By Loveth Ugwu/Vivian Emoni
The United Nations Development Programme (UNDP) says that global carbon trade has in a short space of time grown into a market worth over $175 billion annually.
The UNDP Representative, Mr Mohammed Yahaya, disclosed this at the inauguration l of Development of Nigeria Emission Trading Scheme (ETS) on Tuesday in Abuja.
Yahaya also said, according to a data made available from World Atlas, that as at 2020, carbondioxide emissions for Nigeria was about 126,9 million tonnes.
He said that the emission was coming mainly from burning of fossil fuel and heavy industries such as cement manufacturing.
“For country like Nigeria, carbon trading should be looked for both medium and long term objectives which at the end of the day, will provide a lot of environmental benefits to the country.
“In some countries, carbon emission trading has been known to be source of generating money for nature-based solutions to climate change.
“This belief can be said to be the same for Nigeria in the nearest future,” he said.
Yahaya said that history of carbon markets could be marked as a great political success story and an integral part of international climate change policies across the world.
He explained that carbon credits were provided for activities that claimed to benefit the climate, either by removing carbon dioxide from the air or preventing it from being emitted.
The UNDP representative said that carbon trading was the procurement of such credits.
According to him, this is what has given birth to ETS, which has, however, given flexibility to governments to deal with vested interests.
“It has also allowed governments and decision makers to focus on the acceptability of the initial allocation in both domestic and international contexts.
“Emissions trading systems expose emitters to the external costs of emissions in the most flexible and least costly way,” he said.
Yahaya said that the design of the system needed to consider local contexts and regulations, as well as interlinkages with other policy priorities in each jurisdiction.
He, therefore, said that emissions trading was likely to be part of a broader policy mix to control emissions from the whole economy.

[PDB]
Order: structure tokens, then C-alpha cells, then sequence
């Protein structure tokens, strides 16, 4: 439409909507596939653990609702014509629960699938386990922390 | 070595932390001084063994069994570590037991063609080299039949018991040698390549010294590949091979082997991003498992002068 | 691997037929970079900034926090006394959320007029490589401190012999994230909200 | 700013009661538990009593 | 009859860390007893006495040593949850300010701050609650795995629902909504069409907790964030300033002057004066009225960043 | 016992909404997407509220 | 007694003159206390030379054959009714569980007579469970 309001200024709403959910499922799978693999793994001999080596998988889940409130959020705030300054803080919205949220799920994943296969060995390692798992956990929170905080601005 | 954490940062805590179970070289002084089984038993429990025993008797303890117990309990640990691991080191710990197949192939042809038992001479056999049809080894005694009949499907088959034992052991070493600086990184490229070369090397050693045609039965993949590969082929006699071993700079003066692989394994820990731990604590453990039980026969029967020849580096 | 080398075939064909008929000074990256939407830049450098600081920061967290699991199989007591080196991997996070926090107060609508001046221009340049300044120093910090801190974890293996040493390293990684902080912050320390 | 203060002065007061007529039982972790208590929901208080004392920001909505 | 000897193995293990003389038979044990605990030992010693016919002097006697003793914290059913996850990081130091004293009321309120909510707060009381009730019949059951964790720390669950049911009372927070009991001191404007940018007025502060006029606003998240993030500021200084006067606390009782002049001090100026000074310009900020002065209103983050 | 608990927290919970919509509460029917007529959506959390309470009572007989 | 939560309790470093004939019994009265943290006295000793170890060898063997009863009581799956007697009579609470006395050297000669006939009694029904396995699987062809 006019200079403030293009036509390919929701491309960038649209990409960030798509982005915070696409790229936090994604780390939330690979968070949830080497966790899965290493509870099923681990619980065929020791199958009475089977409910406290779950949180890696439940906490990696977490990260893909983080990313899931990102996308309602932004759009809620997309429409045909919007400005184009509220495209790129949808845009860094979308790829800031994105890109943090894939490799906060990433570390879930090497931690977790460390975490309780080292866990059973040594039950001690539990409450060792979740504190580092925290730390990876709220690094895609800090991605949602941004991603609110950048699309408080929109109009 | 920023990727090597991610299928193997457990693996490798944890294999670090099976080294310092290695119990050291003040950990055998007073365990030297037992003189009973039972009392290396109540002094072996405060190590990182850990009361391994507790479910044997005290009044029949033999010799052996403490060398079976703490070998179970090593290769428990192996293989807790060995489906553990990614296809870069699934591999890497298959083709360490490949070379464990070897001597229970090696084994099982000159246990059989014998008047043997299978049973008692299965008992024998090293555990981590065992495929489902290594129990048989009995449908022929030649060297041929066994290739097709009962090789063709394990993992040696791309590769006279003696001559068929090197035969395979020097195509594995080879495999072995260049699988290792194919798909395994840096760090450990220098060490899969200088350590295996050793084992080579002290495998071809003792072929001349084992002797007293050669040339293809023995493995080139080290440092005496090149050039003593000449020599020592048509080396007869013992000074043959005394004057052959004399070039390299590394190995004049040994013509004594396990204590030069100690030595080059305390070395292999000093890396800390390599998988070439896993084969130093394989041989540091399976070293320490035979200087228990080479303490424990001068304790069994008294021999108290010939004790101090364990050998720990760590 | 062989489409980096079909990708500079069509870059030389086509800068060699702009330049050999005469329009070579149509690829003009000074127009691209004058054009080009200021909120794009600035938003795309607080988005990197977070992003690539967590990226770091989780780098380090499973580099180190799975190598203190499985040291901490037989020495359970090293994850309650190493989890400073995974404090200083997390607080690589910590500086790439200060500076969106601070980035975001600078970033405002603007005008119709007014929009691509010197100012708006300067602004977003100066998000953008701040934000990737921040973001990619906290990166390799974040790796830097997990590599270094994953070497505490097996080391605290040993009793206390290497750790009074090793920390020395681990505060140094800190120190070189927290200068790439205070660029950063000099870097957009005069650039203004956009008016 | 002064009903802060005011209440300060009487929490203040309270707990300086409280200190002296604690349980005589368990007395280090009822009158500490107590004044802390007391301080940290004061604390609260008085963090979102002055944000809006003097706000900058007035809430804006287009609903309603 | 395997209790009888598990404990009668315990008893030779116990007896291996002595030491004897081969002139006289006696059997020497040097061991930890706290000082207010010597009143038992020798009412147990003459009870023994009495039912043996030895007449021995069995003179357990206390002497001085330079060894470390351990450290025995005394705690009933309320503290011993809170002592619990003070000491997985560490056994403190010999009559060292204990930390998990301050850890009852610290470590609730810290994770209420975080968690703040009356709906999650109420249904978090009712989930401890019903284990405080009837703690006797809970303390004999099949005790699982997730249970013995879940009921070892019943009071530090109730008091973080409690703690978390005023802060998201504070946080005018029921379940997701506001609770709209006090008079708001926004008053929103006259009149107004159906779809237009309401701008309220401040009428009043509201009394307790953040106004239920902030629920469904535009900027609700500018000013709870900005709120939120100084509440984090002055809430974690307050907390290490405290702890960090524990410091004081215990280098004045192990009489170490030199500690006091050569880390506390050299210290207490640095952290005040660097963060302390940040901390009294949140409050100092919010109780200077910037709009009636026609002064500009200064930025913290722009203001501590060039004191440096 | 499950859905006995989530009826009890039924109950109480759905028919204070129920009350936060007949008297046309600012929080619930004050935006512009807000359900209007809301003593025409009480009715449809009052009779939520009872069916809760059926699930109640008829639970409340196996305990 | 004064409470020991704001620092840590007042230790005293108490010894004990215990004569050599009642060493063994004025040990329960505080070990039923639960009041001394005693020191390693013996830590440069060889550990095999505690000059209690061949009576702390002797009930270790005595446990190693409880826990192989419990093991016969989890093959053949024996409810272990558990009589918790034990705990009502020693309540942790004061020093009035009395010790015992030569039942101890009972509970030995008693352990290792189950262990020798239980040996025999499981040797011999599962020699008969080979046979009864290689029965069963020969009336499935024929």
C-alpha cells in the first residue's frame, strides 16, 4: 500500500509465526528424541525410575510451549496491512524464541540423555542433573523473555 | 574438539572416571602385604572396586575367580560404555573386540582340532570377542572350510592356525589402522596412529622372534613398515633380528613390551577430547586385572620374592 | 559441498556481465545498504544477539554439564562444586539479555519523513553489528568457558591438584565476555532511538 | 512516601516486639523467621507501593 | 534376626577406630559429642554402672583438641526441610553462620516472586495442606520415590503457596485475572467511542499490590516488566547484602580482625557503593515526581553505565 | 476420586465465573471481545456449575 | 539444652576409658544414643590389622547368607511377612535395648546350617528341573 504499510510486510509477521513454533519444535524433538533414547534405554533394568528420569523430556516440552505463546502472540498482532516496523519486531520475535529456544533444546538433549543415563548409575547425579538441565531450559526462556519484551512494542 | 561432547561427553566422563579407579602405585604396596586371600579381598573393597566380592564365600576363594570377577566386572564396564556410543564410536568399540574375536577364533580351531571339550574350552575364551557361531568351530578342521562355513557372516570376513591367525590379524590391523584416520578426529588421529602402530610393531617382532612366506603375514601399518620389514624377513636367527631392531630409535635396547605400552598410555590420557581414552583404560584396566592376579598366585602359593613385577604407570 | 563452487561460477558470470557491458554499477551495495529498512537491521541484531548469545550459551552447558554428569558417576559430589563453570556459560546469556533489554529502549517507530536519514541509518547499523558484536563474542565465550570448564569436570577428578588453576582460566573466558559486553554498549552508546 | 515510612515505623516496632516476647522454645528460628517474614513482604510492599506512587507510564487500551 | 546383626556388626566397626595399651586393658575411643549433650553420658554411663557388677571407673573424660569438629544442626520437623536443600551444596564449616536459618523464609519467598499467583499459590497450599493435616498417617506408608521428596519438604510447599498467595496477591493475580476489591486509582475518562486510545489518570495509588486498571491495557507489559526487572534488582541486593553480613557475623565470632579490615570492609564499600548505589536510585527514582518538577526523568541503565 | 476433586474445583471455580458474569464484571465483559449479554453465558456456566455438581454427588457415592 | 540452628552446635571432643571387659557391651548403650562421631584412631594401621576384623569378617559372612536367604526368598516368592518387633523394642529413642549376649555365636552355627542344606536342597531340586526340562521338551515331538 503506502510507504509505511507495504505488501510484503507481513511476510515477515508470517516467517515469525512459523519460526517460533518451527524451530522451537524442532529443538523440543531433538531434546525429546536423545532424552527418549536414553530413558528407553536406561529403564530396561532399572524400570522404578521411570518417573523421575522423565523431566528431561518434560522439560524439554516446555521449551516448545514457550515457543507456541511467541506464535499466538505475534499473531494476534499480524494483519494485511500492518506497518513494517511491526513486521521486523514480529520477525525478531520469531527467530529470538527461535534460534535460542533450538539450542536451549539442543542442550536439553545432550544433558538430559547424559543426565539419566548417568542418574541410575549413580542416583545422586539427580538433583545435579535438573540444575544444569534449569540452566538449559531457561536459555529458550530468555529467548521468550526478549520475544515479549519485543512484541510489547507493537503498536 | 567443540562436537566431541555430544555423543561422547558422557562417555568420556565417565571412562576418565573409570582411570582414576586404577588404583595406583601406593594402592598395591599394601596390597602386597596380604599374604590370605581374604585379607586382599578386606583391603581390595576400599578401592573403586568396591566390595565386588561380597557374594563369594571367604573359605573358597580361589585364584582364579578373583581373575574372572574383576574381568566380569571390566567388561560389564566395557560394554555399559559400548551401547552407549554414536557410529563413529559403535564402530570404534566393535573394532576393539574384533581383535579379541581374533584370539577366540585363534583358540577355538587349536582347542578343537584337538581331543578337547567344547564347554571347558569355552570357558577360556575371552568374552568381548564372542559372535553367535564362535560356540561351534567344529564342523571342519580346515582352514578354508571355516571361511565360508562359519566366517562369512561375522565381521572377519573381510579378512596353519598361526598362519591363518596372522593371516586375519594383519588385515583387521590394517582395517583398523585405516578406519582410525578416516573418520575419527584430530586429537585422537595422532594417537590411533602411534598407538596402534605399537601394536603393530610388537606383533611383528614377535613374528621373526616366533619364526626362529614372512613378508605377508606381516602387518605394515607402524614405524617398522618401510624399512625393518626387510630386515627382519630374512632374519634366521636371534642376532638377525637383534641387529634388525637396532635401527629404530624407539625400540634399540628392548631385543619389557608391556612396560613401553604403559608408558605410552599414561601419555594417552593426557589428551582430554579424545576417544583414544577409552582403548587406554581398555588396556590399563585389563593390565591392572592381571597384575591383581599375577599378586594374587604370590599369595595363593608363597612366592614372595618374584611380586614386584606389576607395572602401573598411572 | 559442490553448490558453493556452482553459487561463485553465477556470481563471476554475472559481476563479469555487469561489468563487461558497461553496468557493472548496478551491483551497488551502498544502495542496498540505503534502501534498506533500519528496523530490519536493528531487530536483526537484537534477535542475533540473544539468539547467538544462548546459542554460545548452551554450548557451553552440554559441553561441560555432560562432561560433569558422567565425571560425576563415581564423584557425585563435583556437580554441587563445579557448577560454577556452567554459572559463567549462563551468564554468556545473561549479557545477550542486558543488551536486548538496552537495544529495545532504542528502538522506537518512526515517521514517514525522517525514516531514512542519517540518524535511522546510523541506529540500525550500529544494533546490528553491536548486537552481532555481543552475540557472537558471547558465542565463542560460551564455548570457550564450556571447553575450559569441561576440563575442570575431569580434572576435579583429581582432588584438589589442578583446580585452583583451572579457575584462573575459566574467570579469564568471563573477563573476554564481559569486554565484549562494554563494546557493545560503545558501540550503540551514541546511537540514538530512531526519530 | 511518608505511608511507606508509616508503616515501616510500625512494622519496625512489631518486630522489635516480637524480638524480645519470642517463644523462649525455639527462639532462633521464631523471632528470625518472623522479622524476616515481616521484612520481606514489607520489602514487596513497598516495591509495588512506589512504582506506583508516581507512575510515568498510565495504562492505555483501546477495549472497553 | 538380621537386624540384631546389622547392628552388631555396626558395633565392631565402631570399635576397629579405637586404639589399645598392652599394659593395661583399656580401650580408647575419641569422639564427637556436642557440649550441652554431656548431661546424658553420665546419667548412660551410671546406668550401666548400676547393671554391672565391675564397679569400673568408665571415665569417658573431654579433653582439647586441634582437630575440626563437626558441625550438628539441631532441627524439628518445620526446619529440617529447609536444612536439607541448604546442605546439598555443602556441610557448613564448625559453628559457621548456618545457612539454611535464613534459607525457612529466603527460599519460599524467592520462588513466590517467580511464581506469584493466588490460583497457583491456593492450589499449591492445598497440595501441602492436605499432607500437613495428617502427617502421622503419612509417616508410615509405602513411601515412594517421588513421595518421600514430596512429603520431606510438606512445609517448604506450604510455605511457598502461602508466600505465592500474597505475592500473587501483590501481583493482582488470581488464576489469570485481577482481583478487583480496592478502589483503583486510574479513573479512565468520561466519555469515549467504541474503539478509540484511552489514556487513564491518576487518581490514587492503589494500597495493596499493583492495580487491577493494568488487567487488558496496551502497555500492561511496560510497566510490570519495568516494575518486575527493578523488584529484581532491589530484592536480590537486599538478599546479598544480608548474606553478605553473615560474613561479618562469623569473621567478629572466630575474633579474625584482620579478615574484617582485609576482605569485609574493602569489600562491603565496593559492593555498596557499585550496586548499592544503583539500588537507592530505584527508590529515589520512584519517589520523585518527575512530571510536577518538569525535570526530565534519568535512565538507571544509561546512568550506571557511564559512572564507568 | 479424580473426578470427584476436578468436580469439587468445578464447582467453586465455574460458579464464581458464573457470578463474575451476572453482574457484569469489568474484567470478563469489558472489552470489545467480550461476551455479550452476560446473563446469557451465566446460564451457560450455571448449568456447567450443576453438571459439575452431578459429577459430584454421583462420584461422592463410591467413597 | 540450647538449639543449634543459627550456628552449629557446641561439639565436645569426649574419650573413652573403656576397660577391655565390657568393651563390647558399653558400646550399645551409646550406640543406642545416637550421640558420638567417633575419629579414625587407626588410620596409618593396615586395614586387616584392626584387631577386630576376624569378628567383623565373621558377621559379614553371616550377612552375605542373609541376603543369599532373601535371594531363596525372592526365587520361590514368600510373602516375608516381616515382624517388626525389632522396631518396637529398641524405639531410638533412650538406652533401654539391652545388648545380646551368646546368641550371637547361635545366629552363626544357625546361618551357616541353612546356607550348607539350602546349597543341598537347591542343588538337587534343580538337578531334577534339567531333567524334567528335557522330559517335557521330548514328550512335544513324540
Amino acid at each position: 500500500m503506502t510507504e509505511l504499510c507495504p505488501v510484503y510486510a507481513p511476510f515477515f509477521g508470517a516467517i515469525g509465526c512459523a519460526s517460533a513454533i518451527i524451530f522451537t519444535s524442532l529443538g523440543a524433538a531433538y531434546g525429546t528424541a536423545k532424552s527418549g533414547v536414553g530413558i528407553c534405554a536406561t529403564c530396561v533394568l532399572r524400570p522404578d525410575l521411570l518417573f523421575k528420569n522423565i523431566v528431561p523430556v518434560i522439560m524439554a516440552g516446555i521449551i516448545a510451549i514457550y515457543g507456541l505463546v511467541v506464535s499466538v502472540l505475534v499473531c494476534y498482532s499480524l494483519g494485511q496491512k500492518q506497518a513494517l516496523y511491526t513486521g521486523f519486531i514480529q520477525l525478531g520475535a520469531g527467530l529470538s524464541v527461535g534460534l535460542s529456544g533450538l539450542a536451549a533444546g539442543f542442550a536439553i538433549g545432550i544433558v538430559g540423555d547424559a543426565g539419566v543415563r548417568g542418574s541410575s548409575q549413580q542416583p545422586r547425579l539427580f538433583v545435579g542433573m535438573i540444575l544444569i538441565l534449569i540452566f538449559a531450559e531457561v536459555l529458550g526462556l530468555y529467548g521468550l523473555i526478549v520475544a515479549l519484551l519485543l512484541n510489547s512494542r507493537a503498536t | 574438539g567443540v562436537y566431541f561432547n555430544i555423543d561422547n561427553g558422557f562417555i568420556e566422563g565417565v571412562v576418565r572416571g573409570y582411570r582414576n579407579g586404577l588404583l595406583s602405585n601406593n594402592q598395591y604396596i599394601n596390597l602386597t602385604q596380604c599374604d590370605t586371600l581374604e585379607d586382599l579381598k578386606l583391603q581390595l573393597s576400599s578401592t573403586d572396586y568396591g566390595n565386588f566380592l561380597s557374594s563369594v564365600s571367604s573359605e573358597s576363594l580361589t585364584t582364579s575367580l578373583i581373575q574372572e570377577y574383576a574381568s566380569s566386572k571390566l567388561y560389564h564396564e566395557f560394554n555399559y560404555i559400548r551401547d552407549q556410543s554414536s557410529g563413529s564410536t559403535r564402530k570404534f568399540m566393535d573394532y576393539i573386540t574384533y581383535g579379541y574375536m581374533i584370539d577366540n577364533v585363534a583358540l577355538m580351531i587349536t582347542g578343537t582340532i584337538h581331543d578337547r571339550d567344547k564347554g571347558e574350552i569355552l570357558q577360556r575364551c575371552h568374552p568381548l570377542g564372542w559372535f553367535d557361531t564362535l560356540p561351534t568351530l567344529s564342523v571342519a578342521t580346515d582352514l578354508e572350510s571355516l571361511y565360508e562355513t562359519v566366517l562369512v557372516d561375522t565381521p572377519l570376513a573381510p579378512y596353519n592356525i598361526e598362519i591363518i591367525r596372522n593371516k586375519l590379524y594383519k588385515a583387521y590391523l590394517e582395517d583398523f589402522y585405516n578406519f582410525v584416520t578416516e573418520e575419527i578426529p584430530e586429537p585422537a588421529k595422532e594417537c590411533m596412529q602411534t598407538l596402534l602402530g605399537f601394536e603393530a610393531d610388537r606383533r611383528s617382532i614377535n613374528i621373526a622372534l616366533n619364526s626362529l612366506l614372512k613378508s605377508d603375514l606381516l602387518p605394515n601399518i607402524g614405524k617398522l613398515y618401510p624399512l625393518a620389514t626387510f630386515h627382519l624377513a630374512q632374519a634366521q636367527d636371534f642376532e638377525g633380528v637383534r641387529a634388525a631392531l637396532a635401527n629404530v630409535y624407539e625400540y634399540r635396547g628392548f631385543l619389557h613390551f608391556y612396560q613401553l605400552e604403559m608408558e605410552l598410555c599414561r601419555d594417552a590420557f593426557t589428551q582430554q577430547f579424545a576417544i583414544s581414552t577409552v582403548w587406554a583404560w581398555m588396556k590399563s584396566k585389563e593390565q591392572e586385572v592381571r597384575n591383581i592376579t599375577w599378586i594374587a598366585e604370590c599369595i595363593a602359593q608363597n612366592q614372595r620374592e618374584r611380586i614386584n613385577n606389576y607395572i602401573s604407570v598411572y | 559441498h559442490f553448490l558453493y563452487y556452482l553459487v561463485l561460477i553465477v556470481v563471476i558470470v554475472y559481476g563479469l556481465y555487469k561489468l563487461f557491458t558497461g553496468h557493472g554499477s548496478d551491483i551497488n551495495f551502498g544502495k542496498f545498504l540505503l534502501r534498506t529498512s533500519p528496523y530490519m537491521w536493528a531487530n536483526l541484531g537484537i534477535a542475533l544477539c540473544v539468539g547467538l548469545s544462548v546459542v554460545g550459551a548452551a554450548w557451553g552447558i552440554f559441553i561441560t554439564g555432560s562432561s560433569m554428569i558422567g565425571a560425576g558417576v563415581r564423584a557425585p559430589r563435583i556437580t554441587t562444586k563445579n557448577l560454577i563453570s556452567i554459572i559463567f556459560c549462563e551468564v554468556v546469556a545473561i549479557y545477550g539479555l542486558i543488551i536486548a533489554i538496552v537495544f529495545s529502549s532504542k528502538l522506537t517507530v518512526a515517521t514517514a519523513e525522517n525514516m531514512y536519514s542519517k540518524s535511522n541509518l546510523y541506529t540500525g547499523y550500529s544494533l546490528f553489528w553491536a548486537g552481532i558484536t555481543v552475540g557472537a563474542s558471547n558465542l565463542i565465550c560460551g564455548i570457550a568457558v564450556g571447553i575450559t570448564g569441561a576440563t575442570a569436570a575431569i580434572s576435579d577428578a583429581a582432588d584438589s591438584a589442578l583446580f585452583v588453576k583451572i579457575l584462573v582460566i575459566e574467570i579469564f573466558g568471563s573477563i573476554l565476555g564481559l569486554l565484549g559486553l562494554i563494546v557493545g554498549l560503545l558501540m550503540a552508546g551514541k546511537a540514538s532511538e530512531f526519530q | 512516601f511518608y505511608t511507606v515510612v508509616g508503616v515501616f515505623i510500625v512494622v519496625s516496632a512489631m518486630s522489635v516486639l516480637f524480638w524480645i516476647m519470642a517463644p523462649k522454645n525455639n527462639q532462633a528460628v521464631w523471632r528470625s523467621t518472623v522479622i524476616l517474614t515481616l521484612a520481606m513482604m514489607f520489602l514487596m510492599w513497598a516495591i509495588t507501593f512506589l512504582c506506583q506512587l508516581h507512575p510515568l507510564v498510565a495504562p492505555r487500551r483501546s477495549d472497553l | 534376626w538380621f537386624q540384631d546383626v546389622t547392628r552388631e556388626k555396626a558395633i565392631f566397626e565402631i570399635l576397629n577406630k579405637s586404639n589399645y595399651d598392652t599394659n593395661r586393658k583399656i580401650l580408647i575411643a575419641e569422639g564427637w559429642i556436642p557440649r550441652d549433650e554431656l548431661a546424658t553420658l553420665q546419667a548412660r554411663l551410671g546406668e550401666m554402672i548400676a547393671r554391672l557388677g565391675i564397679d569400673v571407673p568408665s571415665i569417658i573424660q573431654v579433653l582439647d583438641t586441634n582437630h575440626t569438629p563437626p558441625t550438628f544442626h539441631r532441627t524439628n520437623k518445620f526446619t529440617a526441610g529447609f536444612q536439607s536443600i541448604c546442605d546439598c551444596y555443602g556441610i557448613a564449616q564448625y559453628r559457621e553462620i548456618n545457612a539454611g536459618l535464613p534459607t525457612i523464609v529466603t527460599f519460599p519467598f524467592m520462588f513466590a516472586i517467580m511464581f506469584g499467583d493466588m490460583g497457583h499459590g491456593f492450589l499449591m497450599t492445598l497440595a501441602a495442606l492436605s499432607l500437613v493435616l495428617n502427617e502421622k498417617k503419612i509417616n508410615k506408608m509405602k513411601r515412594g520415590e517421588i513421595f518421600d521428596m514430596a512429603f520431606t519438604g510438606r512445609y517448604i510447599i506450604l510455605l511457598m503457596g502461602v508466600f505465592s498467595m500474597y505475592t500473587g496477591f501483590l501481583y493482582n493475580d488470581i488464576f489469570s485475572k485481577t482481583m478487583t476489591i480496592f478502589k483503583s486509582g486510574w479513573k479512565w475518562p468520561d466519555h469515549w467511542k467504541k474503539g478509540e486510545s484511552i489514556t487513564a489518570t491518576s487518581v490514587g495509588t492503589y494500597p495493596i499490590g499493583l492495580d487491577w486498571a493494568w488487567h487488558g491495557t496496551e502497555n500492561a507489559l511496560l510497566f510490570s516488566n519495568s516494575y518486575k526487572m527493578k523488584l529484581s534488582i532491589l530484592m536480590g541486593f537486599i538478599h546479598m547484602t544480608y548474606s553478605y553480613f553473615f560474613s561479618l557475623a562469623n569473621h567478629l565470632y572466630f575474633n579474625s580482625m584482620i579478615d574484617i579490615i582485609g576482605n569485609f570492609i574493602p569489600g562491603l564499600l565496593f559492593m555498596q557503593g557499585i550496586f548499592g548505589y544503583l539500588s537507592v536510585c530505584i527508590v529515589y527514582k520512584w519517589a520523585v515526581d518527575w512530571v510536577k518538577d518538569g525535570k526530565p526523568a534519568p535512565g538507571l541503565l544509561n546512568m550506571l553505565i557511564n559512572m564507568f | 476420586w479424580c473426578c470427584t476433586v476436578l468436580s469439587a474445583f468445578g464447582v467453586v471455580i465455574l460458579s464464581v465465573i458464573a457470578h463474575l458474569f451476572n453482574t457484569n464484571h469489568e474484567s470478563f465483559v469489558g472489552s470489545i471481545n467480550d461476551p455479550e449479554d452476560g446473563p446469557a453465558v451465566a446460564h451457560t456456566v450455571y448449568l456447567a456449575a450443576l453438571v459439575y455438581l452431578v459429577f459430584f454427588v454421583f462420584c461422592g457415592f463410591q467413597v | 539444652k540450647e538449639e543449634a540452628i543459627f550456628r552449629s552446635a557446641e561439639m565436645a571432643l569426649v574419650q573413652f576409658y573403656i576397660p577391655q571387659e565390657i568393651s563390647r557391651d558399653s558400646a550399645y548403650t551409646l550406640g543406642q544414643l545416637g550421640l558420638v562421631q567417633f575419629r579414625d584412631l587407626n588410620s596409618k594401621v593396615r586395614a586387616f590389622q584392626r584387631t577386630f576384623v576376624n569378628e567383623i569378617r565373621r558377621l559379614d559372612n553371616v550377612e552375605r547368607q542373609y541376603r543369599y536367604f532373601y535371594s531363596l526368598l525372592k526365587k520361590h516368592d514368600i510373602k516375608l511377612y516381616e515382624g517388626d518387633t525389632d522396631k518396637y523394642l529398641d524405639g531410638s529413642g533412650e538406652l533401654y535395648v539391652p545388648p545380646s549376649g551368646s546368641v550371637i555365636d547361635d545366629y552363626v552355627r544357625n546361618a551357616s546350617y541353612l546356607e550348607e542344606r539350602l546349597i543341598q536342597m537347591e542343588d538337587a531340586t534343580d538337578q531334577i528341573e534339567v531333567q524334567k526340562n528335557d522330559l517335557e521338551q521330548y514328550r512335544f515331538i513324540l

He added that an emission trading scheme was potentially one of the most powerful tools to build an effective global response to climate change.
“It is also a tool that will meet the Nationally Determined Contributions (NDCs) commitments that the Nigerian government has made to the UNFramework Convention on Climate change.
The Minister of Environment, Mr Mohammed Abdullahi, said that launching of the ETS was a sign of commencement of activities such as sensitising the public, and ensuring coordination with other relevant arms of government.
Abdullahi said it would also ensure coordination between the development partners under the leadership of the ministry with active collaboration of Ministry of Trade and Industries.
He thanked the UNDP and other relevant stakeholders for the support provided to ensure that policies and programmes were implemented in the country.
Also, the Representative of Foriegn Commonwealth and Development Office (FCDO), Nigeria, Mr Adesuwa Obasuyi, said the UK Government would remain committed to support Nigeria’s carbon markets development.
Adesuwa, also the Climate Change Policy Manager in British High Commission, encouraged other relevant stakeholders to be involved in assisting Nigeria in adressing environmental crises.
“I encourage other donors, businesses, civil society and other stakeholders to be closely involved and engaged in the process, so that together we can work to make Nigeria net zero.” (NAN)(www.nannews.ng)
Edited by Idris Abdulrahman